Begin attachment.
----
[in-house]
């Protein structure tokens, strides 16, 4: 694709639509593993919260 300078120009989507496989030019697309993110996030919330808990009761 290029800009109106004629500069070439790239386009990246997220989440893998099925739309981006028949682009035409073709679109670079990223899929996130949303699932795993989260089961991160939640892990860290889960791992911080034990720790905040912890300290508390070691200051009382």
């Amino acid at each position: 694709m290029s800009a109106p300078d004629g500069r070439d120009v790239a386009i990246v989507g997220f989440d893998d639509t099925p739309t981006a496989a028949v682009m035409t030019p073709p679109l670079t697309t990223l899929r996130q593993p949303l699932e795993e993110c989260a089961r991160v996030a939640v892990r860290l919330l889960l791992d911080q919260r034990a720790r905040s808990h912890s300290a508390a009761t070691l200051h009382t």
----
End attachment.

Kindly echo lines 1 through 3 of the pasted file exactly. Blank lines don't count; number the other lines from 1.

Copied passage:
[in-house]
């Protein structure tokens, strides 16, 4: 694709639509593993919260 300078120009989507496989030019697309993110996030919330808990009761 290029800009109106004629500069070439790239386009990246997220989440893998099925739309981006028949682009035409073709679109670079990223899929996130949303699932795993989260089961991160939640892990860290889960791992911080034990720790905040912890300290508390070691200051009382």
């Amino acid at each position: 694709m290029s800009a109106p300078d004629g500069r070439d120009v790239a386009i990246v989507g997220f989440d893998d639509t099925p739309t981006a496989a028949v682009m035409t030019p073709p679109l670079t697309t990223l899929r996130q593993p949303l699932e795993e993110c989260a089961r991160v996030a939640v892990r860290l919330l889960l791992d911080q919260r034990a720790r905040s808990h912890s300290a508390a009761t070691l200051h009382t």